Monday, March 21, 2005

American relations with the world’s largest democracy, India, were much in the news last week. Secretary of State Condoleezza Rice made a stop in New Delhi, and spoke enthusiastically about the two countries’ shared values and improving ties. Shortly after, confidence in both were shaken when an American company’s plant in India was sacked by demonstrators angry that a prominent Indian politician (who happens to be Hindu extremist associated with past sectarian violence) was denied a visa to tour the United States.

Another story that could have far-reaching and possibly very adverse implications for Indo-American relations went nearly unremarked, however — apart from attention from CNN’s Lou Dobbs and his intrepid investigative staff: The impending transfer, at fire-sale prices, of a strategically vital, American-owned global fiber-optic network to an Indian concern with close ties to its government and military.

The Indians appreciate owning such a network, built out over four years at a cost of some $3.4 billion, is an essential building block to commercial pre-eminence in the 21st century. The growing demands of the U.S. military for the bandwidth necessary to transfer in a secure fashion immense quantities of video and other data in real-time to commanders and forces all over the world transform this fiber optic infrastructure being sold by Tyco into something else altogether — a force-multiplier of immeasurable value.

That would, of course, only be true if two conditions apply:

(1) The owners of the fiber-optic network are willing to have our armed forces utilize their cable. It is noteworthy that the Indian company trying to buy the Tyco infrastructure, VSNL, several years ago refused to allow a fiber-optic connection to be made to the U.S. base at Diego Garcia.

(2) The U.S. military must have confidence its message traffic will not be intercepted. The beauty of fiber-optic communications systems is that they are very hard to penetrate — unless, that is, you own the infrastructure and, therefore, physically control its cable lines. If the next owner of Tyco’s global network is a company 26 percent owned by the Indian government and a major supplier to India’s military and intelligence services, the Pentagon could not be sure its “mail” will not be read by potentially unfriendly eyes.

Strategically minded national security types hope India will prove in the future a reliable, democratic friend of the United States. But, it could turn out otherwise. While the Indians have as much, if not more, to fear from China’s increasing power-projection capabilities and expansionist ambitions, growing trade and warming political relations between the two emerging giants may obscure that danger. There are also worrying Indian energy partnerships being formed with Iran, even as India has retained close Kremlin ties forged during the Cold War.

In short, the United States cannot afford to view the proposed sale of the Tyco Global Network as it has too many similar fire-sales of sensitive American-owned assets in recent years (including, notably, IBM’s transfer to Communist China of its personal computer division). It is not merely another commercial transaction, one in which vital U.S. economic and national security interests will be assured by whatever outcomes are determined by globalized market forces.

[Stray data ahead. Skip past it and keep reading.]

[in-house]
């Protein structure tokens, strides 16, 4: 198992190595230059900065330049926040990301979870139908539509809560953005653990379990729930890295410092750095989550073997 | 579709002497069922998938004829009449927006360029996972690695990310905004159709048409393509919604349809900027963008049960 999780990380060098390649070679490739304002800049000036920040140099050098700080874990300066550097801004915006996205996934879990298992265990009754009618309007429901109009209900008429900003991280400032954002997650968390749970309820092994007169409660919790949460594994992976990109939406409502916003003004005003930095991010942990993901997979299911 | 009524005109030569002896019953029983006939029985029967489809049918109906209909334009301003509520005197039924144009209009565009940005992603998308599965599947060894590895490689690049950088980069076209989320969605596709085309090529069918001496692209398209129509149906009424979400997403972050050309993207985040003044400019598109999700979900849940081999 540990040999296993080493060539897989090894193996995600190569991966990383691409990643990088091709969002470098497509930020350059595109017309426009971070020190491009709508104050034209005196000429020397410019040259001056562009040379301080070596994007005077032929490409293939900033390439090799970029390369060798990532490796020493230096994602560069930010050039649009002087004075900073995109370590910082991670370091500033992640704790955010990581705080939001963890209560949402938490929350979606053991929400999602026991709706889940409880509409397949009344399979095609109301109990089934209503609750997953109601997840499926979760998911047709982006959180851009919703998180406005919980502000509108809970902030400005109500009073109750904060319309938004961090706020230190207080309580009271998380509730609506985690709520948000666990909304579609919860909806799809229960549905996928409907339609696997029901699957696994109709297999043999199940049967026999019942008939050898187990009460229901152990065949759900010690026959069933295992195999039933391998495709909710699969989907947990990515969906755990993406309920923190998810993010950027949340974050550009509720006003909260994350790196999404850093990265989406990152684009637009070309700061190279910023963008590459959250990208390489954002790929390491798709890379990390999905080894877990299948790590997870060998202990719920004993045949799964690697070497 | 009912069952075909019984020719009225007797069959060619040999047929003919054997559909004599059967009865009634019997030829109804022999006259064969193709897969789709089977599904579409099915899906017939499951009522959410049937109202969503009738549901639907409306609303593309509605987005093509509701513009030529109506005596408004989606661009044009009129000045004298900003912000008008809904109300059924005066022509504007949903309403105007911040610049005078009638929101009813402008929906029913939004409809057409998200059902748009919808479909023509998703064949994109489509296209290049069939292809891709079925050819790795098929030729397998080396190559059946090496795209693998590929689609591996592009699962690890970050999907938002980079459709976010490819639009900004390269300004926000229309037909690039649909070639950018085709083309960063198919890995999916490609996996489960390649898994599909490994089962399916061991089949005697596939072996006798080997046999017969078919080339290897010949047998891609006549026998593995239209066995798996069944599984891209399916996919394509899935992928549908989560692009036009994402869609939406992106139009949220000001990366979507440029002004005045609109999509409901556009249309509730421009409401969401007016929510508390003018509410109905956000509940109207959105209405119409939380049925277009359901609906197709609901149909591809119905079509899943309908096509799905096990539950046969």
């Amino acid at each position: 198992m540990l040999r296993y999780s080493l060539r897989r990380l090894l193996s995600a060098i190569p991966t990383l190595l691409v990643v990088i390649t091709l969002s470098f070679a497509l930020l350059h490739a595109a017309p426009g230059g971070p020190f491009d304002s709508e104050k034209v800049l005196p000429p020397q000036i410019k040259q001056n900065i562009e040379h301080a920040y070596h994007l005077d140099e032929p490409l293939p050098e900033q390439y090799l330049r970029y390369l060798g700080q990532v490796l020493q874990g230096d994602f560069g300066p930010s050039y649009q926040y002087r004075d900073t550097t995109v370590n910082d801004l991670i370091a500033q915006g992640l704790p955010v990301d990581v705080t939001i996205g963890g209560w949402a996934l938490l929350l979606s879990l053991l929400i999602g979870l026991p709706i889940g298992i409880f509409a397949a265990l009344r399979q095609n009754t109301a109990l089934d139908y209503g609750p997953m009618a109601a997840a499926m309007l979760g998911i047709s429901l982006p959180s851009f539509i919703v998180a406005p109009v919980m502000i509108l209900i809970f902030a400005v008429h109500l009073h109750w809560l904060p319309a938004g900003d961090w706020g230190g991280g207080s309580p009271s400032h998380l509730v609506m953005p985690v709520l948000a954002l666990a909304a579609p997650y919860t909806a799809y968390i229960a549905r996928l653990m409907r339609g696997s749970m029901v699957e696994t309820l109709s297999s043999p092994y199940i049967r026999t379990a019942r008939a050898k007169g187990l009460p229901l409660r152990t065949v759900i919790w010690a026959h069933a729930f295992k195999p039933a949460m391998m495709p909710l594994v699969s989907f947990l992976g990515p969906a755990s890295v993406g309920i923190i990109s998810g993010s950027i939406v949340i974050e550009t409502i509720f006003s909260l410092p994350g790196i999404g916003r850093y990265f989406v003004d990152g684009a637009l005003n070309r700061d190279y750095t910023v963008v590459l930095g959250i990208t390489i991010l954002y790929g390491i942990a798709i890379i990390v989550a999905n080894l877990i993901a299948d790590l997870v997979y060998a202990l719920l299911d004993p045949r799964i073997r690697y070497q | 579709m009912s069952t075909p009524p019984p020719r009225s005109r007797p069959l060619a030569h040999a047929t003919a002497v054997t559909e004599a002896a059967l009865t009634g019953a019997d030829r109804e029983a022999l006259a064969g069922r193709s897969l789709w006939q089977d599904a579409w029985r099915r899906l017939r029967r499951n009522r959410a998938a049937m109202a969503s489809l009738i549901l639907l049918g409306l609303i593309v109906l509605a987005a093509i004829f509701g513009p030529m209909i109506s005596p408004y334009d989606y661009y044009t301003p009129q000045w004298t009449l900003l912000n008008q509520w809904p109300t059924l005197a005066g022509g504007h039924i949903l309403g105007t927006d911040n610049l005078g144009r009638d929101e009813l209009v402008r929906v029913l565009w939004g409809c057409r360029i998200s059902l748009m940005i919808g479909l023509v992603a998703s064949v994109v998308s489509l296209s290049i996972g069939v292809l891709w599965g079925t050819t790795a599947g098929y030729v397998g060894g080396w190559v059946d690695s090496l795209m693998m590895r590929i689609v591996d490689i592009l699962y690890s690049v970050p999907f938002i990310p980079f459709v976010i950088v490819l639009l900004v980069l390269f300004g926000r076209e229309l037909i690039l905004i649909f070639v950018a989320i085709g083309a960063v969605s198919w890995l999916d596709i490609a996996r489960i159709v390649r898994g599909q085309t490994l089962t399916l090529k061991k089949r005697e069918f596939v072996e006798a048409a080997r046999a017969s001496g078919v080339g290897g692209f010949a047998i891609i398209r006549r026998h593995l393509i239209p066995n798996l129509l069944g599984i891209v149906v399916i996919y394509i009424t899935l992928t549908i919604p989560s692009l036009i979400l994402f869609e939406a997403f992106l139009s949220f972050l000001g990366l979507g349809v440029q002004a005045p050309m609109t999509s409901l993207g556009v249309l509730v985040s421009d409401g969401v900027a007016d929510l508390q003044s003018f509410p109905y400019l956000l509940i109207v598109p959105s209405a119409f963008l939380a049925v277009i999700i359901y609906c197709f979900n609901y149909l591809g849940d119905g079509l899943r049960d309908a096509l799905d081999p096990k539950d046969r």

For example, the reported price of $130 million would be less than a third what it will cost the Defense Department just to provide secure, high-bandwidth fiber-optic links between various components of the nation’s new missile defense system in the South Pacific, Alaska and the continental United States. The cost is unclear if the U.S. military must replicate the full Tyco network — even if it can obtain the myriad approvals required from other countries to do so.

Unfortunately, at present, the only impediments to the early transfer of a true national asset to a potentially problematic foreign owner are two, all too often pro forma bureaucratic exercises: the grant of a Federal Communications Commission license to transfer ownership and a possible Committee on Foreign Investment in the United States (CFIUS) review.

Last Thursday, the FCC agreed to consider VSNL’s request for the former under “streamlined” procedures. Whether the secretive CFIUS is even considering this sale is now unknown. Even if it is, the committee has scarcely ever rejected such transactions. This is hardly a surprise, given that CFIUS is chaired by the Treasury Department — an agency charged with encouraging the repatriation of U.S. dollars by selling American properties to foreign investors.

In the Tyco Global Network case, though, too much is riding on the outcome to allow this national asset to be turned over to non-American owners without real and rigorous adult supervision. The executive branch and, if necessary, Congress should consider alternative arrangements to preserve full, unrestricted and secure U.S. use of this fiber-optic infrastructure — not least by the American military.

There are ample reasons to want improved relations between the world’s most powerful democracy and its most populous one. Fortunately, there are also plenty of ways to do that without holding a fire sale to India of one of this country’s strategic assets and true national treasures.

Frank J. Gaffney Jr. is president of the Center for Security Policy and a columnist for The Washington Times.

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